THERE has been a scramble for Zimbabwe’s lithium deposits by multinationals in the past five years. Exploration projects that kicked off in 2018 are now at advanced stages of implementation, and Zimbabwe is slowly turning into one of Africa’s largest producers of the mineral.
Lithium ore is found in abundance in Zimbabwe, Botswana and Namibia, although geologists insist the mineral is still largely unexplored in the region.
However, controversy has surrounded the discoveries in Zimbabwe, with reports of leakages of the base mineral.
Lithium ore has been discovered in Mutoko, Mberengwa, Buhera and Goromonzi, where the largest mines have already been established. Chinese mining houses have established most lithium mines in Zimbabwe.
Reports of raw lithium leaks through porous borders jolted the government into action, leading to the banning exports of raw ore, which attracted global attention.
Not looking at the controversy and debate around the latest ban, Zimbabwe can leverage its position as a leading lithium ore producer to advance its technologies for economic development.
Finance minister Mthuli Ncube defended the ban in an interview with African Business saying the government saw beneficiation as critical for sustainable economic growth and employment creation.
“Lithium is a mineral of the future. In fact, in terms of renewable energies and lithium batteries that drive green cars, Zimbabwe has one of the largest deposits of lithium in the world,” he said. “We are saying that you cannot export raw unprocessed lithium, but if you build a concentrator, it can be exported as a lithium concentrate. Better still, if you build a lithium battery manufacturing plant, hallelujah!”
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Ncube said while the government has already received offers from investors seeking opportunities in both lithium concentrators and manufacturing plants, authorities were currently interested in exporting concentrate.
The same African Business publication states that a 2020 US Geological Service summary indicates that Africa accounts for more than 5% of the world’s lithium resources, but is under-explored.
“It’s important to remember that there are other lithium pegmatite deposits known that have not been explored enough to have resources estimated,” principal geologist at the British Geological Survey Kathryn Goodenough is quoted in the article. “The continent as a whole is prospective for lithium pegmatite (deposits), and because we know that they are heavily affected by tropical weather, there is more likely many more to find, but they are not exposed at the surface.”
It is also argued that Southern Africa’s lithium industry is concerned with building processing plants, which is a far-reaching objective.
“At the moment, the concentrate produced in Southern Africa’s lithium mines has to be exported to China because the next step, which consists of taking that spodumene concentrate and turning it into a lithium compound that you can sell to battery manufacturers currently almost only happens in China. Almost nowhere else are there facilities,” Goodenough said.
It is further argued that the Chinese near-monopoly in processing is more likely going to happen in Africa with Chinese expertise.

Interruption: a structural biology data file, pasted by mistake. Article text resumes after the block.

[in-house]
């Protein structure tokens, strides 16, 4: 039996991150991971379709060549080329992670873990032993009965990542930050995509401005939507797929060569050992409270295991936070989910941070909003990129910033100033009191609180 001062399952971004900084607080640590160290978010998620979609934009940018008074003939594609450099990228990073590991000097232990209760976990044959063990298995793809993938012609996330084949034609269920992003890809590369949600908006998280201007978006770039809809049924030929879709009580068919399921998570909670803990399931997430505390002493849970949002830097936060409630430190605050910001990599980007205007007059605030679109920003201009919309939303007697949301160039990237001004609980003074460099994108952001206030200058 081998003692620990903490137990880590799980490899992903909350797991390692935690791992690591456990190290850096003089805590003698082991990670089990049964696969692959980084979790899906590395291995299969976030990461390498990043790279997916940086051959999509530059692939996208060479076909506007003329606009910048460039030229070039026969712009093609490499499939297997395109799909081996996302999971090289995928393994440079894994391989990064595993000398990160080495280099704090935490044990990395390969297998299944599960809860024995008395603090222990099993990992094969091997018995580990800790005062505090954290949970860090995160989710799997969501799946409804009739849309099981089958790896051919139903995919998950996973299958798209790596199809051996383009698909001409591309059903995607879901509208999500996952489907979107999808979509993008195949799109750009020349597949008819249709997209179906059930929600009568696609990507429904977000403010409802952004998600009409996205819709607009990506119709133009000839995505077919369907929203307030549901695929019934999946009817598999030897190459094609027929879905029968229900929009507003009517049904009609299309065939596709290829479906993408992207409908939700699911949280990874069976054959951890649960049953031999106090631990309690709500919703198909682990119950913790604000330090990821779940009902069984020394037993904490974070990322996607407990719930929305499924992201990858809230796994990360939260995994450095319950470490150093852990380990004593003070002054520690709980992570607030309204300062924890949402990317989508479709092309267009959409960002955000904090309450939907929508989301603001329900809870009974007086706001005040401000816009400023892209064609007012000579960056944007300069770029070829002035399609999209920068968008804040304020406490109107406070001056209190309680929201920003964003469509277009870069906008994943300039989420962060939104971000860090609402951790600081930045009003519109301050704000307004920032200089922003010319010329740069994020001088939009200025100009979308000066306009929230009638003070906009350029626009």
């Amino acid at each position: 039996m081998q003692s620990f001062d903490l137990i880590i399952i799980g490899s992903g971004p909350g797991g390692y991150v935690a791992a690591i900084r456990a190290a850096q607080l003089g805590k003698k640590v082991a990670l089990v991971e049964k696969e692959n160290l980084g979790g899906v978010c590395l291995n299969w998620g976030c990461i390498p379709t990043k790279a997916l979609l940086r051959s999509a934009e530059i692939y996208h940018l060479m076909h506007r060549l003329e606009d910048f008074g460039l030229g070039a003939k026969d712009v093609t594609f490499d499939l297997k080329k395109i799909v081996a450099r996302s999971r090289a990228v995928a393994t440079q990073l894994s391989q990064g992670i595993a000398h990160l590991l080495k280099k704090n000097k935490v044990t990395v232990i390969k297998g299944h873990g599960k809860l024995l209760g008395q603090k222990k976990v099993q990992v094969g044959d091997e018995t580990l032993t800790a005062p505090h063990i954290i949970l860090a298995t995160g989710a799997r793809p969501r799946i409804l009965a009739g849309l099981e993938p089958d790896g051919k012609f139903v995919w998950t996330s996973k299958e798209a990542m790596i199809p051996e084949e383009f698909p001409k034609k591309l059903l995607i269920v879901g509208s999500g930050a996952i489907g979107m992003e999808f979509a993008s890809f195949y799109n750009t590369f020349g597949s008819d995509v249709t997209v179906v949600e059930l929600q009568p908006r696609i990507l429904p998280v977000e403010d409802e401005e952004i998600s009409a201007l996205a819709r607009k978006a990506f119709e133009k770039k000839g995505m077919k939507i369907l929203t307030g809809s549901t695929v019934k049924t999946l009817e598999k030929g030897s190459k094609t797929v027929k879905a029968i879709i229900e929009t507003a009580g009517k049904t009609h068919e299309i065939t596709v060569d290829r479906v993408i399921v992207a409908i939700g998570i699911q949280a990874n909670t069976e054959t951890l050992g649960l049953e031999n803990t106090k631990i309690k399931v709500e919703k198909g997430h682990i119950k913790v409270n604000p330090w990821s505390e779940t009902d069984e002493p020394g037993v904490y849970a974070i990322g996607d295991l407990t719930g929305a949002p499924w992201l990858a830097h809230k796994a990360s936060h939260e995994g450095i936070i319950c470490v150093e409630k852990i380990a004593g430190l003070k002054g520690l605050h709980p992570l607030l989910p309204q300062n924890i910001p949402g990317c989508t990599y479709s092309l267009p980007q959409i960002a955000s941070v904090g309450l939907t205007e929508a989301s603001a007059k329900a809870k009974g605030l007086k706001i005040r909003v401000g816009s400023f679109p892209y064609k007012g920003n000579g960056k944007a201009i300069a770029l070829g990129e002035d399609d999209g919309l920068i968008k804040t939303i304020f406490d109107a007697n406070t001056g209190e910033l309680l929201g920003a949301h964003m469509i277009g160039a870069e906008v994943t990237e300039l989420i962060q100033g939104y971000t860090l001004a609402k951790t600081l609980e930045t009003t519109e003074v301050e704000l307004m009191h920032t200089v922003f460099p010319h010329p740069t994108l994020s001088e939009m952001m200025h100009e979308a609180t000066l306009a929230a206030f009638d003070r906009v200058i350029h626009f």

“Ultimately it can’t be done without the Chinese. There will be a need to make use of the Chinese to develop the technology. And that is the step that is challenging in terms of reducing Chinese dominance,” Goodenough further argued.
According to the African Business, the current supply chain for lithium-ion batteries is geographically narrow: while lithium is sourced in Southern America, Australia, and China are believed to own 70-80% of the entire supply chain for electric vehicle manufacturing.
“This dominance is seen as unsustainable for Western countries fearful of dependence on China, especially as producer countries increasingly look at controlling their exports following the energy crisis,” the African Business noted. “More lithium suppliers are therefore needed to accelerate the energy transition. This is where Southern African countries, such as Zimbabwe, Namibia and Botswana are expected to play their cards.”
But the argument for Zimbabwe goes further beyond exploration and exploiting its lithium resources while supplying the world market. It is about adding value to lithium and supplying the manufacturing industries while developing its economy just as Ncube earlier argued.
Zimbabwe can go further and use its relationship with China to build industries that can add value to lithium.
President Emmerson Mnangagwa revealed the same in one of his articles in a local weekly revealing that Zimbabwe was stockpiling its ore in anticipation of the development of necessary plants.
Responding to inquiries about China’s plans to assist Zimbabwe to develop its lithium industry, the Chinese embassy in Harare commented on Zimbabwe’s decision to ban raw ore exports.
“The Chinese embassy understands and supports the recent revision of mining policies declared by the Zimbabwean government according to its development strategies,” the embassy said in a statement.
China committed to firmly supporting the government in refining the regulatory framework to enhance supervision of all foreign investments, keep policies steady and create a more favourable investment climate.
Chinese nationals reportedly fuelled lithium leaks, but the mining ventures in Goromonzi and Buhera indicate that Zimbabwe has the potential to develop its industry. The embassy also called established and capable Chinese companies to invest in Zimbabwe to support the government's Vision 2030.
The support of the Chinese further indicates the leverage that can be used by authorities to develop the lithium industry using technology that is readily available in China.